(Bussemaker et al., 2010).
The topics of excessive sodium and insufcient
potassium intake were being concerned in these few
years as both are leading to some adverse effects on
human health. In Malaysia, a recent Ministry of Health
survey reported the mean population salt intake had
achieved 8.7 g a day, which is equivalent to 3419 mg
Received: 27 August 2015
Received in revised form:
14 January 2016
Accepted: 29 January 2016
2182 Tan et al/IFRJ 23(5): 2181-2186
of sodium. The sodium intake of Malaysians is much
higher now, contributed up to 1.7 times, than the limit
set by the WHO (NCD-MOH, 2012). In contrast to
the current trend of excessive sodium intake, a study
in 2010 revealed that many countries do not meet the
daily recommended potassium intake. A study that
collected data from 21 countries spread across North
America, Europe, Asia and Oceania reported that the
average potassium intakes of these countries ranged
from 1.7 g (in China) to 3.7 g per day (in Finland, the
Netherlands and Poland) (Van Mierlo et al., 2010).
In Malaysia, sodium and potassium contents are
not included in the mandatory nutrition labelling
on packaged foods (Hawkes, 2004). Thus, there is
lack of sodium and potassium information labelled
on salts and sauces products that sold in Malaysia.
Besides, Market Watch (2012) reported the increased
in sales volume (2.98%) than the production volume
for sauces, dressing and condiments (2.84%) from
year 2009 to 2010. This shows the increasing trend
for sodium intake among Malaysian. In addition,
there is no publication in this country reporting on
the amount of sodium and potassium in imported
salts, such as Himalayan pink salt and bamboo salt.
Therefore, there is a need to determine and compare
sodium and potassium contents in selected salts and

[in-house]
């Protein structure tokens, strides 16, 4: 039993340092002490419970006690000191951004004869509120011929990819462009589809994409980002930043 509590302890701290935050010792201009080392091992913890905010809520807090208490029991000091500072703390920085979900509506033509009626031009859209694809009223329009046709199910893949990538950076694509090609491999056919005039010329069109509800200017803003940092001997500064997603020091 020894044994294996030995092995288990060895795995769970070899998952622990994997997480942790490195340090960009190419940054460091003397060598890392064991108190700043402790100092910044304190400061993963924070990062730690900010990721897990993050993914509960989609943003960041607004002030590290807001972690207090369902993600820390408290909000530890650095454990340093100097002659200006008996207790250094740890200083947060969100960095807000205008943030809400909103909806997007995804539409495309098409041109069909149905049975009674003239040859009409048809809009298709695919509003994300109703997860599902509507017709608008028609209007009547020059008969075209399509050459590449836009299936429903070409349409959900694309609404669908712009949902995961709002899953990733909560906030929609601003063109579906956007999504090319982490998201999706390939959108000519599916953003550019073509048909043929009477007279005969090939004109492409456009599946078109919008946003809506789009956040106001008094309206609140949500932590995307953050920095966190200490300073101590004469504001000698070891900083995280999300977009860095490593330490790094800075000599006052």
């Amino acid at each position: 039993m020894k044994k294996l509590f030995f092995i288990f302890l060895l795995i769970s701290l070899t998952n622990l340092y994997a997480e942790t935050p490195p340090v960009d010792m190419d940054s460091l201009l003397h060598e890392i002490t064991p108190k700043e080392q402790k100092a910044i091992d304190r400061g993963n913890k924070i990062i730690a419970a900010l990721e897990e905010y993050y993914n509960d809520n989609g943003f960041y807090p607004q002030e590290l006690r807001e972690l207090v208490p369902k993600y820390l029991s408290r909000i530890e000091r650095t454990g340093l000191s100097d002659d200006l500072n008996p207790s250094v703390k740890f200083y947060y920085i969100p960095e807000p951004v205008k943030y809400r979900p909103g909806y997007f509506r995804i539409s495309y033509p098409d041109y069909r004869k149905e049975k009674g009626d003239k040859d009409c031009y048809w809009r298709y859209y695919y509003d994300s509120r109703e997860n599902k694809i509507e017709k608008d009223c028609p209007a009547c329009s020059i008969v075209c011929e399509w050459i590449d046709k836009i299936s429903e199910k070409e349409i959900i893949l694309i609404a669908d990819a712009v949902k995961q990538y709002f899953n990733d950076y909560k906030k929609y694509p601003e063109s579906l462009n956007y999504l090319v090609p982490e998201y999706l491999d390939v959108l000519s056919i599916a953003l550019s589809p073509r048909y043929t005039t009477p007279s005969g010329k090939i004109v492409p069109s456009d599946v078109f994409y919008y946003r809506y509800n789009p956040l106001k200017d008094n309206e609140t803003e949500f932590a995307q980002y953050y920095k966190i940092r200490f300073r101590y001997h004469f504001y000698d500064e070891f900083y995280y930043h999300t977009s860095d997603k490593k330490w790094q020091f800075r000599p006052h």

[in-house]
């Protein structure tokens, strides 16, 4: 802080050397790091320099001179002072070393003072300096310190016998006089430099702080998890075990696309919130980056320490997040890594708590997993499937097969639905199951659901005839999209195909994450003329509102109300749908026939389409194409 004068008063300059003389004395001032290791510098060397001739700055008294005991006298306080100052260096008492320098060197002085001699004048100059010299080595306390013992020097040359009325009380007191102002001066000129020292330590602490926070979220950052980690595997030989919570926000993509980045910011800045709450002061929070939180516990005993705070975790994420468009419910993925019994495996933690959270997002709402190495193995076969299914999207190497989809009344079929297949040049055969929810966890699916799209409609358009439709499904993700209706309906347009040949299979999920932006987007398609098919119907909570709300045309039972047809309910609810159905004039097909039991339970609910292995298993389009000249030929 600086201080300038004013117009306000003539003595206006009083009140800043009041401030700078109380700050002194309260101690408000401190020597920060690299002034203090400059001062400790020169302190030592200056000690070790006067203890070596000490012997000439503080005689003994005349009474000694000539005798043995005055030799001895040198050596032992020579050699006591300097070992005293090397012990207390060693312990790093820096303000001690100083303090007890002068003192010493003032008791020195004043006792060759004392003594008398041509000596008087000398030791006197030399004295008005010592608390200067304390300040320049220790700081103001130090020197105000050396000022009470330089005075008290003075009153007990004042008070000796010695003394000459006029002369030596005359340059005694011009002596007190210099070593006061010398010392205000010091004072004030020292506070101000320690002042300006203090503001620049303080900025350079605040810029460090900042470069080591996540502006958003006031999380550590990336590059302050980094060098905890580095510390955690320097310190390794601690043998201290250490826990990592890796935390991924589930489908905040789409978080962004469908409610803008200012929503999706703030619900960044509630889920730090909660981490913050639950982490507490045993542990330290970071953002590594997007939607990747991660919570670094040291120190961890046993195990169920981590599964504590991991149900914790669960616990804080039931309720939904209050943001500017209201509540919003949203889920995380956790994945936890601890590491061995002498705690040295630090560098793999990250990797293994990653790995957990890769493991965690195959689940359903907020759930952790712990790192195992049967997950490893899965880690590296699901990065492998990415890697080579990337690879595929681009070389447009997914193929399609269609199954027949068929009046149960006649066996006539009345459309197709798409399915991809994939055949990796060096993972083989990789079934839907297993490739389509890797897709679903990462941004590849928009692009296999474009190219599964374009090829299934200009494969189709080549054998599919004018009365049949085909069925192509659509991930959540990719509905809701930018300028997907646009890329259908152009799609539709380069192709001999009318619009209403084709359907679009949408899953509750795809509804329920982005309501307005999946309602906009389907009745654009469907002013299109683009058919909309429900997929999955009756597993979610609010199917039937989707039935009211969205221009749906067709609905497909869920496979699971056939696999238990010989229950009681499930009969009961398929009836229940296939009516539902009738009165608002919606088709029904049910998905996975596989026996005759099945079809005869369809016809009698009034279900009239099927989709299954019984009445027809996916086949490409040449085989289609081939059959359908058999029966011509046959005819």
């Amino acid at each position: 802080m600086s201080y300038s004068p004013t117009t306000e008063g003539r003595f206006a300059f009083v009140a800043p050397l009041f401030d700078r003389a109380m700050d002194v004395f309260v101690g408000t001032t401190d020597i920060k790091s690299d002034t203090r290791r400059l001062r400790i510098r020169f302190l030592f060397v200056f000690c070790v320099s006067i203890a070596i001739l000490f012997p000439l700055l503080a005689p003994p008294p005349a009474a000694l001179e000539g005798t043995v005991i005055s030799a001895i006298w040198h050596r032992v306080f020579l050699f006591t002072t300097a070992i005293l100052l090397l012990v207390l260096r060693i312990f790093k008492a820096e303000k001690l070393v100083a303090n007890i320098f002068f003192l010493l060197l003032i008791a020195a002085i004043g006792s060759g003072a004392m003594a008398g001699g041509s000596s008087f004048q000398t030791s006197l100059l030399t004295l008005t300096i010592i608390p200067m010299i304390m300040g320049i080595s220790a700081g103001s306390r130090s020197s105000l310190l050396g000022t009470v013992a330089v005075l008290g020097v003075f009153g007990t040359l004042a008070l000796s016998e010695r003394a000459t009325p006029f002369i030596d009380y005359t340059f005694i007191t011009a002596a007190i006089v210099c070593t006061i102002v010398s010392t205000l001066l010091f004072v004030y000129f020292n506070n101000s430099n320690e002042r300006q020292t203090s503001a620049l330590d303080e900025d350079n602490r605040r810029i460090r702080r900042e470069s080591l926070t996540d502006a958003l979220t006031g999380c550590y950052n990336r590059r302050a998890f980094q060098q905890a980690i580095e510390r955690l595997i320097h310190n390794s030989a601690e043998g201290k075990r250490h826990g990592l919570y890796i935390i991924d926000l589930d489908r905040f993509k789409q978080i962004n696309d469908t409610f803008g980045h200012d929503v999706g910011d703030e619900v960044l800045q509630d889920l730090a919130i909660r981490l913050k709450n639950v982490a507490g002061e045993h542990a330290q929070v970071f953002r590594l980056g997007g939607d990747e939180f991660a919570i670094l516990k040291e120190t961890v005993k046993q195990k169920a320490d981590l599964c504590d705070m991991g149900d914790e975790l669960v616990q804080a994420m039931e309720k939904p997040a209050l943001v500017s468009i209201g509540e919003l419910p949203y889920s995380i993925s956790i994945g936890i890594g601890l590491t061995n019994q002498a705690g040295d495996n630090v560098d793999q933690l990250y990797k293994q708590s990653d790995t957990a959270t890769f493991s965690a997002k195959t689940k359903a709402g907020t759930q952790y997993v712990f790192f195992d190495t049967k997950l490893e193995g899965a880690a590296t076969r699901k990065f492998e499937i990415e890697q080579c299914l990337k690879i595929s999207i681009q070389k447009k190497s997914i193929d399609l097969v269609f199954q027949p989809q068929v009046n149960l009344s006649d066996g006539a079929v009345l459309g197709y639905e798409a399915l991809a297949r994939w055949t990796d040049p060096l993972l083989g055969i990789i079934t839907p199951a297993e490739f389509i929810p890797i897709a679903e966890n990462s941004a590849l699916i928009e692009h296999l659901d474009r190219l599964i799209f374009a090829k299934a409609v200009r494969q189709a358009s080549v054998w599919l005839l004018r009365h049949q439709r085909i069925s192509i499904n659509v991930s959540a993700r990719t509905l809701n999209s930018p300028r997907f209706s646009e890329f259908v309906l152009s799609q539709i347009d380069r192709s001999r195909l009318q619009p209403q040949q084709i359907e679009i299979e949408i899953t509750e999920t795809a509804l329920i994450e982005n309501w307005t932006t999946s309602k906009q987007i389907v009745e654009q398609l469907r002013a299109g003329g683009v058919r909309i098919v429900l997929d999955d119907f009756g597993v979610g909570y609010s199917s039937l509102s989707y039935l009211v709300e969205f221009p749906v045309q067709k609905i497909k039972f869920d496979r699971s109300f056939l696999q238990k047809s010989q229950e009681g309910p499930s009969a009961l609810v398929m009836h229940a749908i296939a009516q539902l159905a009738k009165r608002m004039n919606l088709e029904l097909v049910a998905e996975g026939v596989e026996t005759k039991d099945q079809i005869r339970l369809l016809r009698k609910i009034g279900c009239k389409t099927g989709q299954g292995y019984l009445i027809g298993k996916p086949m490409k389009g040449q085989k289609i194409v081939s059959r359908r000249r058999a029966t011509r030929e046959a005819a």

sauces that available in Malaysia market.
Materials and Methods
A total of ten samples was selected to be analysed
in this study, included ve types of salts (rened table
salt, Himalayan pink salt, kosher salt, bamboo salt,
French sea salt) and ve types of sauces which can
directly add to foods (tomato ketchup, chili sauce,
mayonnaise, sweet soy sauce and light soy sauce).
A convenience sampling method was used to collect
these samples. The samples were purchased in two
supermarkets from Kuala Lumpur and Selangor,
Malaysia. The brand of each sample was randomly
selected from variety brands that available in the
Preparation of samples
There were three types of forms presented among
the samples, which were liquid form (light soy sauce),
viscous form (tomato sauce, chili sauce, mayonnaise
and sweet soy sauce) and solid form (rened table
salt, Himalayan pink salt, Kosher salt, bamboo salt,
French sea salt). The methods of preparation of
samples before ashing were different according to
their forms. The liquid sample was homogenised
by inverted the sample container for several times
to make sure that all components in the sample was
thoroughly mixed well. The preparation of plain
viscous samples was simple as well by mixed each
sample in a beaker with a spatula until homogeneous.
The solid samples were prepared by grinding the
sample with pastel and mortar into a ne powder.
After that, the ne powder was mixed well in order
to get a homogeneous sample.
Preparation of ash solution
There were some cleaning processes on the
apparatus needed to be carried out before started to
dry ash the samples. In order to prevent the presence
of minerals that capable to contaminate the samples
and affect the results, all the apparatus must be cleaned
thoroughly by rinsing 3-4 times using distilled water.
The dry ashing method was preceded by weighing
0.001 g (for determination of sodium) and 0.005 g
(for determination of potassium) of homogenised
sample in a crucible with an electronic balance. The
particular sample weights were required based on
the analytical working range and detection limits of
ame atomic absorption spectrometry (AAS) (Perkin
Elmer, 2011). Later, the crucible with sample was